“St. Augustine,” replied Luther, “is not here speaking of the Eucharist. Christ’s body is not in the Eucharist, as in a place.”HRSCV4 531.14

    Oecolampadius saw that he might take advantage of this assertion of Luther’s. “The body of Christ,” said he, “is not locally in the Eucharist, therefore no real body is there; for every one knows that the essence of a body is its existence in a place.”HRSCV4 531.15

    Here finished the morning’s discussion.HRSCV4 531.16

    Oecolampadius, upon reflection, felt convinced that Luther’s assertion might be looked upon as an approximation. “I remember,” said he after dinner, “that the doctor conceded this morning that Christ’s body was not in the sacrament as in a place. Let us therefore inquire amicably what is the nature of Christ’s bodily presence.”HRSCV4 531.17

    “You will not make me take a step further,” exclaimed Luther, who saw where they wished to drag him; “you have Fulgentius and Augustine on your side, but all the other Fathers are on ours.”HRSCV4 531.18

    Oecolampadius, who seemed to the Wittenbergers to be vexatiously precise, then said, “Name these doctors. We will take upon ourselves to prove that they are of our opinion.”HRSCV4 531.19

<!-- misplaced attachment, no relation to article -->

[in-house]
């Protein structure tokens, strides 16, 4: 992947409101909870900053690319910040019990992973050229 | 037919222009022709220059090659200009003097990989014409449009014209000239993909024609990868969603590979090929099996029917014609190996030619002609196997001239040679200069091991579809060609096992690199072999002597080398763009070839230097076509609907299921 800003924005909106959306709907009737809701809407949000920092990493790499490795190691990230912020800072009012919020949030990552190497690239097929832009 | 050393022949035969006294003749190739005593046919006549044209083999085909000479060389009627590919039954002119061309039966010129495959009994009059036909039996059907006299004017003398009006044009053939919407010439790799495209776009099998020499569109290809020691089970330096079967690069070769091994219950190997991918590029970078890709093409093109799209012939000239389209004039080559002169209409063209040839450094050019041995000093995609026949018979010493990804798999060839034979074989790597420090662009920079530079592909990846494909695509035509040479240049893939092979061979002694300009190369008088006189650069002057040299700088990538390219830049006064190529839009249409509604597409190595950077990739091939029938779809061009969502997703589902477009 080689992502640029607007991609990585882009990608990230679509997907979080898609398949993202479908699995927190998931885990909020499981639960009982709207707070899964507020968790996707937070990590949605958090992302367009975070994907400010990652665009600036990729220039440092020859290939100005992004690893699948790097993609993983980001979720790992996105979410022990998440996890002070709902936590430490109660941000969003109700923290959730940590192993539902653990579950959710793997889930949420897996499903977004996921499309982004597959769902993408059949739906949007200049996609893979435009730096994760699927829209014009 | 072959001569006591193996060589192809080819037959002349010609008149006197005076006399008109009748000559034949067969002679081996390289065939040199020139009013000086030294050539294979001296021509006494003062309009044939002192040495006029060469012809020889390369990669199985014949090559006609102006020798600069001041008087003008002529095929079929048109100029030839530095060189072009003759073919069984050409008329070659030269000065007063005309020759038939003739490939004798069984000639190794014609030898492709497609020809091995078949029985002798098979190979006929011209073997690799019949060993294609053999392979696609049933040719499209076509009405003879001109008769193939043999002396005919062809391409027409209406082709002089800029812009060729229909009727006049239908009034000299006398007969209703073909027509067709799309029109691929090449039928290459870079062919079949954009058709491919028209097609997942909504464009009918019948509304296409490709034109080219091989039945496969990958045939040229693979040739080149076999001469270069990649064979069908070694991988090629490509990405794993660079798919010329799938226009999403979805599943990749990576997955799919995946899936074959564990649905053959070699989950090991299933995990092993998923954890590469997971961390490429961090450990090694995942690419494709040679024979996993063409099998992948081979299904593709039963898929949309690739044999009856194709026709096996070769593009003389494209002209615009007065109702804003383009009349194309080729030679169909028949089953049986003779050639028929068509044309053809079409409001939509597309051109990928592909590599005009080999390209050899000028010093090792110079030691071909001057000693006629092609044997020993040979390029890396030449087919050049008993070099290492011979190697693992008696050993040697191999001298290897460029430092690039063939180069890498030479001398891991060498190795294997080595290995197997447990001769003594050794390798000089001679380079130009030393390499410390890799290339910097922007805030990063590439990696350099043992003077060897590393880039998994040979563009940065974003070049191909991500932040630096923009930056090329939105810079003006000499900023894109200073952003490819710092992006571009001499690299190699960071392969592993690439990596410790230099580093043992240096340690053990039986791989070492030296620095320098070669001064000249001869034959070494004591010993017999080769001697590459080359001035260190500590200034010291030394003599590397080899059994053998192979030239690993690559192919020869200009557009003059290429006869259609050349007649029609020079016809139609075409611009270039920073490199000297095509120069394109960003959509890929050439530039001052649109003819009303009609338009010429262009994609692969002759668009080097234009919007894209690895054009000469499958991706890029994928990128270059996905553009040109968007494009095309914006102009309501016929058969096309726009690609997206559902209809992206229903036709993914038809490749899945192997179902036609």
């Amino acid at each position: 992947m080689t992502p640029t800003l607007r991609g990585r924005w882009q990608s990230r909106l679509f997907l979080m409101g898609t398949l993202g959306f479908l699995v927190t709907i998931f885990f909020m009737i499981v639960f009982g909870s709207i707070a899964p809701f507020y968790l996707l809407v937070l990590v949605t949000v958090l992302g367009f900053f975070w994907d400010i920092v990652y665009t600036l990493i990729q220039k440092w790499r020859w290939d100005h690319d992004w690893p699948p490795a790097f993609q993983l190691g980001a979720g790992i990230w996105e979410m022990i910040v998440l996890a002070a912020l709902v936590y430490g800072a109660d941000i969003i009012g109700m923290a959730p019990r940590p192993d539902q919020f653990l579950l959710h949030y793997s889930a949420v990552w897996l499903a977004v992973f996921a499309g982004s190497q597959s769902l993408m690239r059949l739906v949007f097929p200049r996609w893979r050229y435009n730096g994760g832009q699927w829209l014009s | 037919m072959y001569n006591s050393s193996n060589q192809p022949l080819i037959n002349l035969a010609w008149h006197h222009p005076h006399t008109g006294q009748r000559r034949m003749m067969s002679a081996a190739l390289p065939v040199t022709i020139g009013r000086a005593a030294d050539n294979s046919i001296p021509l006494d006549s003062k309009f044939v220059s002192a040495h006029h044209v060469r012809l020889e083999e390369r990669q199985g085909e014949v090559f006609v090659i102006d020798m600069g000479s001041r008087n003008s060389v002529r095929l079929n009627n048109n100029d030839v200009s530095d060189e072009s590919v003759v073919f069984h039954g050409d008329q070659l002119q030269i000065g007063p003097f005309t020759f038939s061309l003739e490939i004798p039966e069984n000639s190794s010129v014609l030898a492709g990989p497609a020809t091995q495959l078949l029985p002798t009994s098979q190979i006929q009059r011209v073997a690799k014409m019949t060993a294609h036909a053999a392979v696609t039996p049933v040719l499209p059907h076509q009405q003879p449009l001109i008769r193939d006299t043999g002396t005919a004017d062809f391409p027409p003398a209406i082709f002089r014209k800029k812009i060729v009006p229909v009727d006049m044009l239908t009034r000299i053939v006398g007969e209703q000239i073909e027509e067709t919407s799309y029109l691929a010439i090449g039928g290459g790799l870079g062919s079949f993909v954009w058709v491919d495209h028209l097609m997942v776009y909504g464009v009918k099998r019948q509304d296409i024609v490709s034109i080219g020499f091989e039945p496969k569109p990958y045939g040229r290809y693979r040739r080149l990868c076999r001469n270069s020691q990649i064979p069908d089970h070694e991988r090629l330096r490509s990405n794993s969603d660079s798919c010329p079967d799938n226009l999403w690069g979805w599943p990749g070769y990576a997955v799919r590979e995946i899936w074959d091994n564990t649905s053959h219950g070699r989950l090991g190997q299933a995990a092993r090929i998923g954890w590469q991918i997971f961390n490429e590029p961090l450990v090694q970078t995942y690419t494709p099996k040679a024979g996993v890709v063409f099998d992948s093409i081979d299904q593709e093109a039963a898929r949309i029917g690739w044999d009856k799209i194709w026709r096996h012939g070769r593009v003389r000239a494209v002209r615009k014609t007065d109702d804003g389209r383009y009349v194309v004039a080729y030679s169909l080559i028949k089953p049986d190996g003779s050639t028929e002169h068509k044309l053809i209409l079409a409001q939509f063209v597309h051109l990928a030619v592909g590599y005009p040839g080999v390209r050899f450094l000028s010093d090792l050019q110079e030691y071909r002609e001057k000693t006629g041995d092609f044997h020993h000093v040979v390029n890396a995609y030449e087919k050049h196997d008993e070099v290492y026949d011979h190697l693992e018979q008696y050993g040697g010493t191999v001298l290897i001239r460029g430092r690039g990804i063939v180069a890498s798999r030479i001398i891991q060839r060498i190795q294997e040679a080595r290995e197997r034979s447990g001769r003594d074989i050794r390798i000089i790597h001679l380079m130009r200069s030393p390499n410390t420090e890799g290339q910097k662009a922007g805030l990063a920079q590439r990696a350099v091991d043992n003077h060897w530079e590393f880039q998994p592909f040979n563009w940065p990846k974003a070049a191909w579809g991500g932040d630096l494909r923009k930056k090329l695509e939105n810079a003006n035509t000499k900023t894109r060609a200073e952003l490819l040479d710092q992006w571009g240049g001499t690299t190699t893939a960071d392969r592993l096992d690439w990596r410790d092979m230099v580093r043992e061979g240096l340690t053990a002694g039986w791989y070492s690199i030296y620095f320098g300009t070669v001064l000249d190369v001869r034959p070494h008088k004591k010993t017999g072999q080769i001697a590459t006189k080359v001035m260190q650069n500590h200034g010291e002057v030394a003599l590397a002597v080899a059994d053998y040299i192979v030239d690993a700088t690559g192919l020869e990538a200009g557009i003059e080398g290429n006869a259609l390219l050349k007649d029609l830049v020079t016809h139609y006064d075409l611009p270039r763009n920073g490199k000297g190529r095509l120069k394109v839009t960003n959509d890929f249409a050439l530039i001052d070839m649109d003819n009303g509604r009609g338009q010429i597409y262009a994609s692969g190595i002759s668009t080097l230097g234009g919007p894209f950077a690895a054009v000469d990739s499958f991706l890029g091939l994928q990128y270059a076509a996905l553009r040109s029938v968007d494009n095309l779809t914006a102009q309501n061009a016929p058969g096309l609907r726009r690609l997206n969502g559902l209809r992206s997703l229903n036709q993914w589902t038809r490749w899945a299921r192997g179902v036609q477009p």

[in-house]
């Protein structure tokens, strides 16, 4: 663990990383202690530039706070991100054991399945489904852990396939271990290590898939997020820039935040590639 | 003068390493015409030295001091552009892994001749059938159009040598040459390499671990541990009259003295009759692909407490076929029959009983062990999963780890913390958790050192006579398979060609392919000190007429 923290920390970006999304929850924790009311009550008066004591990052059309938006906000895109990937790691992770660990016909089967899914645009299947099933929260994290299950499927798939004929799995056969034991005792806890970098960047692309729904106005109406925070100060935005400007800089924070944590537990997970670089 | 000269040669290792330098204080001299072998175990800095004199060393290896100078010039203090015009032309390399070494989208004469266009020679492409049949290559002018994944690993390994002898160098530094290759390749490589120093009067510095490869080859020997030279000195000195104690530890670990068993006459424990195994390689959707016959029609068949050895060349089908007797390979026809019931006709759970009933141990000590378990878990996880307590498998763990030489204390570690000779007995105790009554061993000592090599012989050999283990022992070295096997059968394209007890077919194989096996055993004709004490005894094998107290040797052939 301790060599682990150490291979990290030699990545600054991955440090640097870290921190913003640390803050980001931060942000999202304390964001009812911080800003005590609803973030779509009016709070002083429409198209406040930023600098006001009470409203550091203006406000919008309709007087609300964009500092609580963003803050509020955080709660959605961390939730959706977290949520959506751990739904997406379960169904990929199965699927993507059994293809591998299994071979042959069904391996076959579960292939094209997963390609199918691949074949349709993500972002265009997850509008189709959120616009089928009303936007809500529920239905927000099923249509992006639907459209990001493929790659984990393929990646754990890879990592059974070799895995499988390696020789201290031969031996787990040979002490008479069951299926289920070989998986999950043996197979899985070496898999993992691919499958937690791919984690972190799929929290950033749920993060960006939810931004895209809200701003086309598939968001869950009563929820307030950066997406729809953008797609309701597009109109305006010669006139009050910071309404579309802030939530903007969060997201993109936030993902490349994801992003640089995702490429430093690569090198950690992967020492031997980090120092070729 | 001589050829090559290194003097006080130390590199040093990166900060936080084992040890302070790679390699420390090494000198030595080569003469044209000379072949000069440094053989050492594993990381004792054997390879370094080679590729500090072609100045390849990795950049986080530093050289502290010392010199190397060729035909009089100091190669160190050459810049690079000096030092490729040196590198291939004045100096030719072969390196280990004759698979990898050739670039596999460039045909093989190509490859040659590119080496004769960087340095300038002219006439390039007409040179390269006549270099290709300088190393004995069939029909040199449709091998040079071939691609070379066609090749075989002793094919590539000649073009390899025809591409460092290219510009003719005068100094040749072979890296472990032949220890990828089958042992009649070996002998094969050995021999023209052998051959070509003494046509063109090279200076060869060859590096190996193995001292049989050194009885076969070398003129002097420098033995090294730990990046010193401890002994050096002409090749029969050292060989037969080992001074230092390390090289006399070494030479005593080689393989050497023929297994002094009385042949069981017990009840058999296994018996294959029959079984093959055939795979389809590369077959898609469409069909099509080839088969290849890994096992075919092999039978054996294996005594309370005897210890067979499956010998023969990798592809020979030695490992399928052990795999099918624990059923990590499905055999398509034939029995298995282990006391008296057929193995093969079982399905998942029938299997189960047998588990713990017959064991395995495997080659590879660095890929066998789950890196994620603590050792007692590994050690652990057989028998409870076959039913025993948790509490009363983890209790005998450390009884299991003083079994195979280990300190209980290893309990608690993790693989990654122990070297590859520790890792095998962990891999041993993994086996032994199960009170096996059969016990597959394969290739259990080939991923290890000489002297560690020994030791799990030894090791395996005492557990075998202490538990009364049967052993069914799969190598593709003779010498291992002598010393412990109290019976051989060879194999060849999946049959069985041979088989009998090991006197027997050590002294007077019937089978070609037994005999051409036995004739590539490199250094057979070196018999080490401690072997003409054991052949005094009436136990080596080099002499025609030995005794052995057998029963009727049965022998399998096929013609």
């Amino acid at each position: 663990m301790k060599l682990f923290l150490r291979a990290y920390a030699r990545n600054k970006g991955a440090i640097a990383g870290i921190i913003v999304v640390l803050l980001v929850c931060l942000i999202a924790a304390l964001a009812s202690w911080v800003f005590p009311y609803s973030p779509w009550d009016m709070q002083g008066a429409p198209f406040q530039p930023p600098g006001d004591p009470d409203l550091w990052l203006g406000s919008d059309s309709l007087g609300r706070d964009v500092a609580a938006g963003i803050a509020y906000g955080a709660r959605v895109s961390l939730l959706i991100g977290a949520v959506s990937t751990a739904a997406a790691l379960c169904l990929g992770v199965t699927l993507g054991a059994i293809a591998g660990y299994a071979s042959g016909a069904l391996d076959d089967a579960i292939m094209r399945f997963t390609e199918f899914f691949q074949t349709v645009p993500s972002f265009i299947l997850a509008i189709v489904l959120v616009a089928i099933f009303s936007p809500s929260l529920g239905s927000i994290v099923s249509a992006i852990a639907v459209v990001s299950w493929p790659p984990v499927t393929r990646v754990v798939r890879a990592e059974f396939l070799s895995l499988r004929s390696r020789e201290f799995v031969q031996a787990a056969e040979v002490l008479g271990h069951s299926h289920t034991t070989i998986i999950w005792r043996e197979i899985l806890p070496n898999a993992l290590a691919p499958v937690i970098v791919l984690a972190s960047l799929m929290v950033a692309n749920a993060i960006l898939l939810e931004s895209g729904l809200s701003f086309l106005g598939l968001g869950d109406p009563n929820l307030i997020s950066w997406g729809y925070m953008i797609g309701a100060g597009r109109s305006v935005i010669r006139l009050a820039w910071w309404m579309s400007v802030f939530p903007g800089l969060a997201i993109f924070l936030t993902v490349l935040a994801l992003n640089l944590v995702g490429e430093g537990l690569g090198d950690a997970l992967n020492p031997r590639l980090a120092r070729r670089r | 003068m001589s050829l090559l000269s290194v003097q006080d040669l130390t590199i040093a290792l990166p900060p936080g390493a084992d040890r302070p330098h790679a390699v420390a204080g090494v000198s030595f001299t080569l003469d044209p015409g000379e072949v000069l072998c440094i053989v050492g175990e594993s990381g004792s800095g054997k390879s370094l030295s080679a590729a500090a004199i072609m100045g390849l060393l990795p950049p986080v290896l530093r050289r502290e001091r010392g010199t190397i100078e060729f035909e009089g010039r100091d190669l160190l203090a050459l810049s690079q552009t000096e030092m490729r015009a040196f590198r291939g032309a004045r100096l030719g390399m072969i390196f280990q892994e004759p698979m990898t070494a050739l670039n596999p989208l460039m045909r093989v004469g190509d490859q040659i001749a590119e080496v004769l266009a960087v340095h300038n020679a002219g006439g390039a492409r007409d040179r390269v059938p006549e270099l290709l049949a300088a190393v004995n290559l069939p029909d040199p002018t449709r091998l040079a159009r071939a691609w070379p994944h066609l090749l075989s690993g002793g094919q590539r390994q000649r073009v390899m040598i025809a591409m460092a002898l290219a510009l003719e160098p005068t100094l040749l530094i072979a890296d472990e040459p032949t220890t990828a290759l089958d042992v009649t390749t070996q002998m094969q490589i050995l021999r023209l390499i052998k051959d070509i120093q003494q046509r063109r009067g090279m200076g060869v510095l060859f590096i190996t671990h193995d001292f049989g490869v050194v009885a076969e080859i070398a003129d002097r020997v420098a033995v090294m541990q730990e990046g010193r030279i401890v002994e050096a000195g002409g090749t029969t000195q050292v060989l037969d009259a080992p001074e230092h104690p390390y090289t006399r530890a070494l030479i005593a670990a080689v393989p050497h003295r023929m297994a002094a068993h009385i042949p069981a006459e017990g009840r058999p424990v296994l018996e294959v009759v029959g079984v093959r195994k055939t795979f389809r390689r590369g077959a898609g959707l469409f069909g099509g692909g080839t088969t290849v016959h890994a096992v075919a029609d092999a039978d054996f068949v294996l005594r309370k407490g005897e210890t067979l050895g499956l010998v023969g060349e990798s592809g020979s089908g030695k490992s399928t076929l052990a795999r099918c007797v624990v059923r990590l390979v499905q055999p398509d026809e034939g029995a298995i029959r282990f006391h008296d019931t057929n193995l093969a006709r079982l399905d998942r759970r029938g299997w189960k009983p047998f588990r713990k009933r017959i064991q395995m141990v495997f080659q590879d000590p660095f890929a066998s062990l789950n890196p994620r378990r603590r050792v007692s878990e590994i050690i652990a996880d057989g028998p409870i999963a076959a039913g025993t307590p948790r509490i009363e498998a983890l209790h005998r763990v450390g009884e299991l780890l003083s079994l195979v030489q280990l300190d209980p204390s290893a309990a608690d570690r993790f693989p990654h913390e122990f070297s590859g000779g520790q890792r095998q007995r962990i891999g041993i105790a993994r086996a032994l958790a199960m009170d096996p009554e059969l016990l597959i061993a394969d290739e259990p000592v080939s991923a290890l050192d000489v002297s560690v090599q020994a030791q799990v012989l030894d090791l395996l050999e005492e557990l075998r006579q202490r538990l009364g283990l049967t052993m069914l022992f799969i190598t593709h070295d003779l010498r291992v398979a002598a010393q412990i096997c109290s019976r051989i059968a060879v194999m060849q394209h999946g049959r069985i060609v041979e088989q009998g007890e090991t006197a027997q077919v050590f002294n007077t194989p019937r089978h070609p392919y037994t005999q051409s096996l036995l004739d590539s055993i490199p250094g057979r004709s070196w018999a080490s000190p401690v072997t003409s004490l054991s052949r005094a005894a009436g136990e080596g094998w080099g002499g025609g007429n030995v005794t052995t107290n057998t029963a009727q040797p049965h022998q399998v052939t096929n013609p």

“We will not name them to you,” said Luther. “It was in his youth,” added he, “that Augustine wrote what you have quoted; and, besides, he is an obscure author.” Then, retreating to the ground which he had resolved never to quit, he was no longer content to point his finger at the inscription, Hoc est corpus meum, but seized the velvet cover on which the words were written, tore it off the table, held it up in front of Zwingle and Oecolampadius, and placing it before their eyes, “See!” said he, “see! This is our text: you have not yet driven us from it, as you had boasted, and we care for no other proofs.”HRSCV4 531.20

    “If this be the case,” said Oecolampadius, “we had better leave off the discussion. But I will first declare, that, if we quote the Fathers, it is only to free our doctrine from the reproach of novelty, and not to support our cause by their authority.” No better definition can be given of the legitimate use of the doctors of the Church.HRSCV4 532.1